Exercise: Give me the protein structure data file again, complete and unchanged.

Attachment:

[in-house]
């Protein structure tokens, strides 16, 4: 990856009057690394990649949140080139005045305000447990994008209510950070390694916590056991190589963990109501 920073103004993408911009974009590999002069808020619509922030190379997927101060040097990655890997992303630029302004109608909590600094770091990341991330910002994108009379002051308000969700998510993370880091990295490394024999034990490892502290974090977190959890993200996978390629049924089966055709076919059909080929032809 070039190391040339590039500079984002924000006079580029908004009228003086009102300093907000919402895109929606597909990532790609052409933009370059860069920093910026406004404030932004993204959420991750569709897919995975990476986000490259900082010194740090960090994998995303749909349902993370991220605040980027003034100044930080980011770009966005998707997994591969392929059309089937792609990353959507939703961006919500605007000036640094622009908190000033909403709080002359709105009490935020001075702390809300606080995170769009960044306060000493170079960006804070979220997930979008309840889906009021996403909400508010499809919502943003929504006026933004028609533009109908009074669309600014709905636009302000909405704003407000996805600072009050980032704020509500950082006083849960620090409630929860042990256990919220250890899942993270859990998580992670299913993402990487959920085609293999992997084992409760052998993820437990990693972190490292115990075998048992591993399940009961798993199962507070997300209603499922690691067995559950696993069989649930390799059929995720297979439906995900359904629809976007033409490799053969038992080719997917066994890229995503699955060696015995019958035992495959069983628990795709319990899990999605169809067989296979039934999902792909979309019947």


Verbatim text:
[in-house]
């Protein structure tokens, strides 16, 4: 990856009057690394990649949140080139005045305000447990994008209510950070390694916590056991190589963990109501 920073103004993408911009974009590999002069808020619509922030190379997927101060040097990655890997992303630029302004109608909590600094770091990341991330910002994108009379002051308000969700998510993370880091990295490394024999034990490892502290974090977190959890993200996978390629049924089966055709076919059909080929032809 070039190391040339590039500079984002924000006079580029908004009228003086009102300093907000919402895109929606597909990532790609052409933009370059860069920093910026406004404030932004993204959420991750569709897919995975990476986000490259900082010194740090960090994998995303749909349902993370991220605040980027003034100044930080980011770009966005998707997994591969392929059309089937792609990353959507939703961006919500605007000036640094622009908190000033909403709080002359709105009490935020001075702390809300606080995170769009960044306060000493170079960006804070979220997930979008309840889906009021996403909400508010499809919502943003929504006026933004028609533009109908009074669309600014709905636009302000909405704003407000996805600072009050980032704020509500950082006083849960620090409630929860042990256990919220250890899942993270859990998580992670299913993402990487959920085609293999992997084992409760052998993820437990990693972190490292115990075998048992591993399940009961798993199962507070997300209603499922690691067995559950696993069989649930390799059929995720297979439906995900359904629809976007033409490799053969038992080719997917066994890229995503699955060696015995019958035992495959069983628990795709319990899990999605169809067989296979039934999902792909979309019947």